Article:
In an island where guns are strictly prohibited and policemen are not seen carrying them, hearing a gunshot is a remote possibility and a remarkable event. The law is very strict about it, and anyone caught under possession of even just a bullet or an empty shell could mean 15 years imprisonment.

Before coming to this island of Palau, I had visions of joining regular shooting practices and tournaments so that by the time I would come back to Davao I could compete with the other journalists here who are sharp shooters. I envisioned long stretches of empty spaces with world-class shooting ranges but one year of staying here I was yet to see a real gun. That was remedied when I bravely asked a policeman if they ever carry guns around, and if I may see one. He looked at me long and hard before finally saying yes. He went to the police car and fished out a shining .38 caliber from the compartment, then took it back as if he was afraid I would snatch it from him.

The nearest sound to a gunshot one hears here would be the explosion of a car tire but that too, is not common. Palauans tend to change tires without waiting for them to “retire”. It’s funny but if you hear a car tire explode, that car for sure belongs to a Filipino because if it’s possible to put scotch tape or glue, they’ll do it to save dollars (including me). Palauans also do not buy second hand tires and service station attendants are finding a lucrative business reselling tires to Filipinos at $15-20 each.

But back to guns, our target.
A couple of weeks ago, the Senate president of Palau who happened to be the brother of my boss died in a fishing accident. At the funeral, the late senator was honored by a 21-gun salute. Seven policemen carried M-16 and garand rifles, and that was the first time I saw long guns here. They looked shiny as though they are framed inside cabinets with no intention of using. It was a big event for the locals!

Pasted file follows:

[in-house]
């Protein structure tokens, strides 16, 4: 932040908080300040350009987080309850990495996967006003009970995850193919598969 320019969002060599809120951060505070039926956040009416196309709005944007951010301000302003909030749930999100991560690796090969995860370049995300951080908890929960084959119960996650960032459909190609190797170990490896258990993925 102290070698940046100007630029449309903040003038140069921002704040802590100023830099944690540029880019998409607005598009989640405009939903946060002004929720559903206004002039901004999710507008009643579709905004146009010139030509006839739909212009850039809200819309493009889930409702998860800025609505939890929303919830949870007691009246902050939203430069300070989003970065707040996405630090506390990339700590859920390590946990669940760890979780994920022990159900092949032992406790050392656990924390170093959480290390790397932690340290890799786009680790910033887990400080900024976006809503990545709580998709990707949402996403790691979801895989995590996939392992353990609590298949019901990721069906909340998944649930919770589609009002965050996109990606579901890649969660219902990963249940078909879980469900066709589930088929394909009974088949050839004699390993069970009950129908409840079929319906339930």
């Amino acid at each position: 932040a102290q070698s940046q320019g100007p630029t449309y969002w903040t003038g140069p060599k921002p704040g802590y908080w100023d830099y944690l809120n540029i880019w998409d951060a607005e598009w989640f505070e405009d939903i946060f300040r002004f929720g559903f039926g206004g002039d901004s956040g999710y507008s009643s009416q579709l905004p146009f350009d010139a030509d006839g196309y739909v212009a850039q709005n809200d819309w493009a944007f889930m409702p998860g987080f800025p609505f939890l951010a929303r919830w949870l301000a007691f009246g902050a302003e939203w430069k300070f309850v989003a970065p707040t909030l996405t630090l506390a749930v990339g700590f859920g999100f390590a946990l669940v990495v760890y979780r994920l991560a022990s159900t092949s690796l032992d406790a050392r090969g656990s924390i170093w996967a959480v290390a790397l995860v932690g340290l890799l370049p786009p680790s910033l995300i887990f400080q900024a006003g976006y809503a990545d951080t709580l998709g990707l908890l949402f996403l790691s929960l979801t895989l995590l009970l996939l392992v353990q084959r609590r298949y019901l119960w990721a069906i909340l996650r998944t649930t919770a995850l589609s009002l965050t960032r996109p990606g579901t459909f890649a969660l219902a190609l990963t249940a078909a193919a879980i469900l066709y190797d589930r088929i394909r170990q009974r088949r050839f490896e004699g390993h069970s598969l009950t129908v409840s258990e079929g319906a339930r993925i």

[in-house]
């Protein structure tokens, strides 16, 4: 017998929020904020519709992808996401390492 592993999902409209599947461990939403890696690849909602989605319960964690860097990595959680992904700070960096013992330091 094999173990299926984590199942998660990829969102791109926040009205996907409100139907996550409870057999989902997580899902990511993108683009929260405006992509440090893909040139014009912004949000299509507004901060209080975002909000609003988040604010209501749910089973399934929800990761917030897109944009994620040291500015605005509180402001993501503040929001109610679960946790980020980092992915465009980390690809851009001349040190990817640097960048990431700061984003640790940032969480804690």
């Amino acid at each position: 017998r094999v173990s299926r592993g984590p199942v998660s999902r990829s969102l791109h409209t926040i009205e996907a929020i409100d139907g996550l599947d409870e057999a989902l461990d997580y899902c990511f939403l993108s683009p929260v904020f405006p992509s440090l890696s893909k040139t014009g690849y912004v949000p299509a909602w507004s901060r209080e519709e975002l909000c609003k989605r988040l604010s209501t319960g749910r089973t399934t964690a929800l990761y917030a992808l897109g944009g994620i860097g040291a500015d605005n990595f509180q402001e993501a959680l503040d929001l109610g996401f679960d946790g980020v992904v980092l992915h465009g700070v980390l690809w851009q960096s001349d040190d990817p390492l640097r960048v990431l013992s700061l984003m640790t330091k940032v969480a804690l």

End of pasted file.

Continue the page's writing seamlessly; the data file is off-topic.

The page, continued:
Growing up in a “gun-infested” area in North Cotabato, the sight of guns and the sound of gunshots is nothing new. As early as grade four I have learned to distinguish a shot that missed its target, or a shot at close range. (This would be followed by piercing screams from the family of the victim).

The seven police officers took their posts and prepared to fire. At the command, each police officer pulled the trigger. At the first batch of gun burst, people near the shooting area were visibly shocked. Glasses and other objects fell to the ground as the people clapped their hands to their ears and braced themselves for the second and the third batch of gunfire. I couldn’t help but wonder if these people knew how fortunate they are that their place is relatively peaceful. The kids here are fortunate because they never knew what it is to live in nervous anticipation when or where the next round of gunfire will come from, or master the art of automatically dropping to the ground during an explosion. Lucky islanders.

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